A Novel Potential Target for CAR-T Cell Therapy in Human Solid Tumors Discovered
At present, chimeric antigen receptor T cell therapy (CAR-T) has made significant achievements in the treatment of specific hematological cancers, allowing patients with relapsed/refractory disease to survive longer and become healthier, but in clinical studies, cell therapy has actually not been successful in the treatment of patients with solid tumors, in part due to the lack of tumor targets expressed in important tissues. Recently, in a study published in Molecular Cancer Therapeutics entitled 'Olfactory Receptor OR2H1 is an effective target for CAR T cells in human epithelial tumors,' scientists from Moffitt Cancer Research Center identified a novel potential target for CAR-T cells called OR2H1 through research, which may help inhibit the growth of lung and ovarian cancers.
The key to CAR-T cell therapy is the genetic modification of a patient's body's T cells, which can be collected through a process called apheresis and then shipped to a laboratory, where the cells are modified to contain T cell receptors that recognize specific markers on the surface of cancer cells. The newly modified T cells (CAR-T cells) are stimulated to grow and multiply before being infused back into the patient. The receptors on the surface of CAR-T cells can act as a GPS, looking for special markers on the surface of cancer cells; a variety of CAR-T cell therapies have been approved for the treatment of patients with leukemia, lymphoma and multiple myeloma, but there are currently no CAR-T cell therapies approved for the treatment of solid tumors.
At present, researchers are working hard to identify tumor biomarkers to promote CAR-T cell therapy to more effectively treat solid tumors. The goal of researchers is to find a marker that is expressed in tumor cells but not in normal cells. 'We focused on a family of proteins called olfactory receptors, which are expressed in the nasal cavity and promote olfactory perception,' said researcher Jose Conejo-Garcia. During the period, the researchers found that the OR2H1 protein was also expressed in a variety of solid tumors, including 4% of colon cancer samples to 69% of gallbladder cancer samples. Importantly, OR2H1 was only found in the testis of all normal tissues examined, which may suggest that therapies targeting OR2H1 may have little effect on normal cells.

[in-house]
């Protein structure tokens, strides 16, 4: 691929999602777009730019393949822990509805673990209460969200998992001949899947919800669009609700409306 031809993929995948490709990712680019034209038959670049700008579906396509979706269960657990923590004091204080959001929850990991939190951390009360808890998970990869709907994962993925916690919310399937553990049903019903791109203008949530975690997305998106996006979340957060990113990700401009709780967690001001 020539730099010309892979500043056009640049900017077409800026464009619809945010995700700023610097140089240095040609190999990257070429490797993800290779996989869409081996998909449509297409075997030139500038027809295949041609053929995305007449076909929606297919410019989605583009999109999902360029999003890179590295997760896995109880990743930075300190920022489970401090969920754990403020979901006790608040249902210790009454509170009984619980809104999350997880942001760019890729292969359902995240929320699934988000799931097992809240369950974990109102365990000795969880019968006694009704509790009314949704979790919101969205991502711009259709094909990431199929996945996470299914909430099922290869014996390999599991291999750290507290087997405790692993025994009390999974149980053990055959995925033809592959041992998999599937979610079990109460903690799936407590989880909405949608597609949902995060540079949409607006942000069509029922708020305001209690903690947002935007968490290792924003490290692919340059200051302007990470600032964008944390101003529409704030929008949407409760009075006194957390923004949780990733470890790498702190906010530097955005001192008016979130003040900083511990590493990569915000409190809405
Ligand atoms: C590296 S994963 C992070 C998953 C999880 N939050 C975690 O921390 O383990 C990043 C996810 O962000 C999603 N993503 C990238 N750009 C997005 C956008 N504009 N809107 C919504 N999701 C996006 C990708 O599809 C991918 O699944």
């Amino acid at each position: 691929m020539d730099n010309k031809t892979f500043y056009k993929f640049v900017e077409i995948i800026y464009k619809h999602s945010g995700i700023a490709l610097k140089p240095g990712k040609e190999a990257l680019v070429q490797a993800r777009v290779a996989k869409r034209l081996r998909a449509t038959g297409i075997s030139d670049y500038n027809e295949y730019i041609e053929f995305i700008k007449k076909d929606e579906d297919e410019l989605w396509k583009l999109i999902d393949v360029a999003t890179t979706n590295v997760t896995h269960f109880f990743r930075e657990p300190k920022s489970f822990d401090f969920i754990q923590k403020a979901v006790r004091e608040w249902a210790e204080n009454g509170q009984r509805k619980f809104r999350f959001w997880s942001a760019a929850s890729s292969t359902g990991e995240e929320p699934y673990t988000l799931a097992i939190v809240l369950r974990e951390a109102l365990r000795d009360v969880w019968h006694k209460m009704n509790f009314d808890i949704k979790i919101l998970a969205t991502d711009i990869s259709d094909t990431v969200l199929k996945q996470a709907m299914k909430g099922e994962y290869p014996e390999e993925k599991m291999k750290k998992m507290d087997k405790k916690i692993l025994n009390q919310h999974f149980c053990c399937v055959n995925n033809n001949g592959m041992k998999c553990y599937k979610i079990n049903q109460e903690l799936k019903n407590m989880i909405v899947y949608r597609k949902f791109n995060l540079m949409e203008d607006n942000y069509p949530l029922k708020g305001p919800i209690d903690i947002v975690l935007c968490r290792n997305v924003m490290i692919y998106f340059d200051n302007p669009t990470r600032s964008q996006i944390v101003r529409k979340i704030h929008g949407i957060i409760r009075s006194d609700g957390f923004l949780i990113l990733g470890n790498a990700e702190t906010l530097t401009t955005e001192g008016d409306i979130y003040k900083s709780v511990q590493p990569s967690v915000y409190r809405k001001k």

Subsequently, the researchers developed CAR-T cells with specificity for OR2H1 protein. OR2H1 CAR-T cells can kill lung cancer and ovarian cancer cells expressing OR2H1, but have no effect on healthy cells. In addition, OR2H1 CAR-T cells also have certain anti-tumor effect in immunodeficient mice challenged with human tumors. In lung cancer and ovarian cancer mouse models with different OR2H1 levels, the researchers observed certain tumor inhibitory effect, including ovarian cancer cells resistant to chemotherapy. These comprehensive data suggest that OR2H1 may be expected to be an effective target for CAR-T cell therapy for the treatment of solid tumors, and researchers hope that these initial findings will help develop OR2H1 CAR-T cells for patients with a variety of solid tumors.
Researcher Conejo-Garcia said that given that OR2H1 can be expressed in a variety of histological solid tumor subtypes (including high-grade serous ovarian cancer, lung adenocarcinoma, cholangiocarcinoma, prostate cancer and ovarian cancer with other histological characteristics, etc.), the results of this study confirm that this novel therapy may have some applicability to patients with a variety of cancers, and targeting a special molecule that is not expressed in key tissues may hopefully help researchers engineer T cells to overcome the immunosuppressive effect of tumors. In summary, the results of this study suggest that redirected T cells against OR2H1-expressing tumor cells may represent a potential cancer therapy that may be expected to treat a variety of epithelial cancers while possibly producing the toxic effects brought about by some acceptable therapies.
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